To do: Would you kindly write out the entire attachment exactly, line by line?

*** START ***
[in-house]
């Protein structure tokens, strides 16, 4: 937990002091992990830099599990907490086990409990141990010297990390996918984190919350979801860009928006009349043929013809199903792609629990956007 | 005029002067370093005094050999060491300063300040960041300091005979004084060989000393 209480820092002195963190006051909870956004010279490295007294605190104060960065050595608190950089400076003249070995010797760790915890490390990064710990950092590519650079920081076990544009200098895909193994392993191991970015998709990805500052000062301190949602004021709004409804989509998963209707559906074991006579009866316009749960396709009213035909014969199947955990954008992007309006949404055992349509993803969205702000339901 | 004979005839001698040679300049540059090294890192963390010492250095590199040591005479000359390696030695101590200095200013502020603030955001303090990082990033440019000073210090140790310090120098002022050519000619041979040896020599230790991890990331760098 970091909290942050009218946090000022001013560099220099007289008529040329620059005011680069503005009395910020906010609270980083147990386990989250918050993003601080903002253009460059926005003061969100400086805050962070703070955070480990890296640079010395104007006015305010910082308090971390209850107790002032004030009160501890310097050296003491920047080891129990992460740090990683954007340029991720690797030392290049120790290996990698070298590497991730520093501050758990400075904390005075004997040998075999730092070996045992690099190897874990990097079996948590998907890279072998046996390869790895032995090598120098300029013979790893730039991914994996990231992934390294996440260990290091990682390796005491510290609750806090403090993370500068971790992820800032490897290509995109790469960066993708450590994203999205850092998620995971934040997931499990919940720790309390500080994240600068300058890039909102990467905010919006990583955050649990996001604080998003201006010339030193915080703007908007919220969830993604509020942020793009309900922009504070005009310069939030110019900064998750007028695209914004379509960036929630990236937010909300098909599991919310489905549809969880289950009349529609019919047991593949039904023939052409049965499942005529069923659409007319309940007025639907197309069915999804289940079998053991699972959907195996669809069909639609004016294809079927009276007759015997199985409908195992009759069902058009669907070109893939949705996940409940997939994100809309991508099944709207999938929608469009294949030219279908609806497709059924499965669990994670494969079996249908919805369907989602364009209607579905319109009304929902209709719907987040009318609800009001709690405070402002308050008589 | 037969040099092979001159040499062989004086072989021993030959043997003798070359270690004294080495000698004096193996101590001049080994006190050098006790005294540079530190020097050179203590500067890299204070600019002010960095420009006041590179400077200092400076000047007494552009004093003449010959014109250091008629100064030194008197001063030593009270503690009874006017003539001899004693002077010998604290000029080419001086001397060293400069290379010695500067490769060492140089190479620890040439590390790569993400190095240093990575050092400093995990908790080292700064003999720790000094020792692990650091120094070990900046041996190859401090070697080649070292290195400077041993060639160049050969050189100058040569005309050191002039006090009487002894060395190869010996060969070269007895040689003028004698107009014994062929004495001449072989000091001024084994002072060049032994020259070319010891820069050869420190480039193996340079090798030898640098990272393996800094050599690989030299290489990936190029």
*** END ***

[in-house]
């Protein structure tokens, strides 16, 4: 937990002091992990830099599990907490086990409990141990010297990390996918984190919350979801860009928006009349043929013809199903792609629990956007 | 005029002067370093005094050999060491300063300040960041300091005979004084060989000393 209480820092002195963190006051909870956004010279490295007294605190104060960065050595608190950089400076003249070995010797760790915890490390990064710990950092590519650079920081076990544009200098895909193994392993191991970015998709990805500052000062301190949602004021709004409804989509998963209707559906074991006579009866316009749960396709009213035909014969199947955990954008992007309006949404055992349509993803969205702000339901 | 004979005839001698040679300049540059090294890192963390010492250095590199040591005479000359390696030695101590200095200013502020603030955001303090990082990033440019000073210090140790310090120098002022050519000619041979040896020599230790991890990331760098 970091909290942050009218946090000022001013560099220099007289008529040329620059005011680069503005009395910020906010609270980083147990386990989250918050993003601080903002253009460059926005003061969100400086805050962070703070955070480990890296640079010395104007006015305010910082308090971390209850107790002032004030009160501890310097050296003491920047080891129990992460740090990683954007340029991720690797030392290049120790290996990698070298590497991730520093501050758990400075904390005075004997040998075999730092070996045992690099190897874990990097079996948590998907890279072998046996390869790895032995090598120098300029013979790893730039991914994996990231992934390294996440260990290091990682390796005491510290609750806090403090993370500068971790992820800032490897290509995109790469960066993708450590994203999205850092998620995971934040997931499990919940720790309390500080994240600068300058890039909102990467905010919006990583955050649990996001604080998003201006010339030193915080703007908007919220969830993604509020942020793009309900922009504070005009310069939030110019900064998750007028695209914004379509960036929630990236937010909300098909599991919310489905549809969880289950009349529609019919047991593949039904023939052409049965499942005529069923659409007319309940007025639907197309069915999804289940079998053991699972959907195996669809069909639609004016294809079927009276007759015997199985409908195992009759069902058009669907070109893939949705996940409940997939994100809309991508099944709207999938929608469009294949030219279908609806497709059924499965669990994670494969079996249908919805369907989602364009209607579905319109009304929902209709719907987040009318609800009001709690405070402002308050008589 | 037969040099092979001159040499062989004086072989021993030959043997003798070359270690004294080495000698004096193996101590001049080994006190050098006790005294540079530190020097050179203590500067890299204070600019002010960095420009006041590179400077200092400076000047007494552009004093003449010959014109250091008629100064030194008197001063030593009270503690009874006017003539001899004693002077010998604290000029080419001086001397060293400069290379010695500067490769060492140089190479620890040439590390790569993400190095240093990575050092400093995990908790080292700064003999720790000094020792692990650091120094070990900046041996190859401090070697080649070292290195400077041993060639160049050969050189100058040569005309050191002039006090009487002894060395190869010996060969070269007895040689003028004698107009014994062929004495001449072989000091001024084994002072060049032994020259070319010891820069050869420190480039193996340079090798030898640098990272393996800094050599690989030299290489990936190029």